Respecting others goes a long way
October 1, 2009
Forty-one years ago, in 1967, Aretha Franklin sang the words “All I’m asking, is for a little respect…” Her version was a landmark for the feminist movement and was considered a desperate plea for men to view women as equals. Now, in 2009, we can look on her song and view it in a different light. Once again her words are a desperate plea, but this time we interpret them in a much broader spectrum: common respect towards other humans.
The Student Voice feels that UWRF students are becoming increasingly disrespectful to their peers and professors.
Every 50 or 75 minutes, depending on the weekday, the hallways of every academic building become clogged with students trying feverishly to get to their next class, to the cafeteria or to their individual rooms. This sudden surge of bodies leads to inevitable traffic jams in every stairwell, especially in KFA. But the bulk of these congestions could be avoided if students would simply cool their jets and wait until they got outside to bust out their cell-phones and start texting their friends. Far too often, members of the Student Voice editorial board staff observe a person walking aimlessly down the hallways, or on the sidewalks outside, heads hung low with their phone brought close to their eyes, texting. These walking accidents swerve around the walkway, cutting people off and causing everyone around them to move out of the way or risk getting hit. Students need to pay attention, keep moving and step off to the side if they intend to slow down or stop.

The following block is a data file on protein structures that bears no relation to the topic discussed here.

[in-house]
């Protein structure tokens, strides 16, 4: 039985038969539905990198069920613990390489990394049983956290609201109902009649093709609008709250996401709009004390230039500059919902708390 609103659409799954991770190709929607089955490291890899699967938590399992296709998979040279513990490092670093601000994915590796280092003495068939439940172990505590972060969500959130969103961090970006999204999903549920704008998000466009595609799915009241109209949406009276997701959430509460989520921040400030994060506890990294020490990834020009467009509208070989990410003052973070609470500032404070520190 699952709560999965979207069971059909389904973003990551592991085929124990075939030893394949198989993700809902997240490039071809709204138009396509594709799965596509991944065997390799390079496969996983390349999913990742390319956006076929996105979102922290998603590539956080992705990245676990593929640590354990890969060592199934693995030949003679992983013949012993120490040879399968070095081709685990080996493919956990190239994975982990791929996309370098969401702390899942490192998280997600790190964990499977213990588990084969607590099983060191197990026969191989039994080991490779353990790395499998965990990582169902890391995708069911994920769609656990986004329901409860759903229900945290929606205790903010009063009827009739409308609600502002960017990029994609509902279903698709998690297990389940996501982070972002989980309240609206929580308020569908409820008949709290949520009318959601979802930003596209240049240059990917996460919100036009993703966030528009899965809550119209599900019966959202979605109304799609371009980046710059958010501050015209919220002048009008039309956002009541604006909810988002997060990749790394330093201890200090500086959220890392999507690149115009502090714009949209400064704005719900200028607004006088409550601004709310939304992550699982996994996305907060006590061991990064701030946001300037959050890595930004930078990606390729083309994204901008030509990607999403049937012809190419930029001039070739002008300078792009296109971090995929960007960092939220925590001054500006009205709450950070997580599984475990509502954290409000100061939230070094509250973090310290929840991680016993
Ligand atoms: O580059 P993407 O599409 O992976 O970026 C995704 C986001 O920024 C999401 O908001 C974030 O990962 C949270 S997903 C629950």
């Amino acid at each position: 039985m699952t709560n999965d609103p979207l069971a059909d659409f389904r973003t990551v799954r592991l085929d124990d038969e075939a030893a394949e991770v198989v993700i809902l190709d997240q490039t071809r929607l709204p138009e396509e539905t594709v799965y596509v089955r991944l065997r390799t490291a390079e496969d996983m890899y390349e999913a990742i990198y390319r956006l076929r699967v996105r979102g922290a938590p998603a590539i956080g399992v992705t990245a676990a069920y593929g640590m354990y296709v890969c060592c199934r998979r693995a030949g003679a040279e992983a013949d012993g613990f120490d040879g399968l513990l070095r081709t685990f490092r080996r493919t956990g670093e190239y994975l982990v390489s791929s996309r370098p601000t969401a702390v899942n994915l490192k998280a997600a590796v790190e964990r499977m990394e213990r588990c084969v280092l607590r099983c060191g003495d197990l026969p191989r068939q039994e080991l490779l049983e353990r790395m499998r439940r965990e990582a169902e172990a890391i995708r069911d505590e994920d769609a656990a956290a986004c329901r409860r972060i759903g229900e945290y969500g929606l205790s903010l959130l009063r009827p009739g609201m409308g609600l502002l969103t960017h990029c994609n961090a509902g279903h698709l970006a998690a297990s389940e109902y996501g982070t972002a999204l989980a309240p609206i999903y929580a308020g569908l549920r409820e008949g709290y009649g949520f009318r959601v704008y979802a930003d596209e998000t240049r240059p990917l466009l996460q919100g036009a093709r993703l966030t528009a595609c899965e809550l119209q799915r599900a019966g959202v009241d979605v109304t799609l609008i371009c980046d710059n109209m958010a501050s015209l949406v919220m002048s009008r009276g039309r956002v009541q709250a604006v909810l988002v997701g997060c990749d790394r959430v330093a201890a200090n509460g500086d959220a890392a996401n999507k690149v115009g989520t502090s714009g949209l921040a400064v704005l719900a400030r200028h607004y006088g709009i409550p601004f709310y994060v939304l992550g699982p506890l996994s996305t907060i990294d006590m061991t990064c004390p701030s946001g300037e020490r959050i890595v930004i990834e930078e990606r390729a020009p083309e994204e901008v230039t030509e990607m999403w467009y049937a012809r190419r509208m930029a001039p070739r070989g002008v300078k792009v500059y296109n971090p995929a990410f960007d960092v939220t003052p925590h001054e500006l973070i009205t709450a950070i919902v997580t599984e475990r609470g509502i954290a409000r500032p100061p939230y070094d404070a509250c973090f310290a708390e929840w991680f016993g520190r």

Students also need to turn off their cell phones in class. We have all been in a classroom sometime when a random, muffled ringtone pierces the lecture, deflating it like a Firestone tire. Unless you are waiting to hear back about a cancer test or a relative who is on their death bed, there is nothing that is so important you need to have your phone on and answer texts in class. You are here to learn. Stop wasting your tuition dollars by not paying attention. Our professors have all reached an admirable level of accomplishment. They deserve our respect. So respect their cell phone policies, and their decisions about how to run their classes.
As the technology age pushes forward, it seems that human interaction is the first casualty. A culture of drive-thrus, online shopping and texting has deprived newer generations of the necessary socialization tools to interact with other humans. As a result, respect is becoming a history book term, not a standard code of conduct.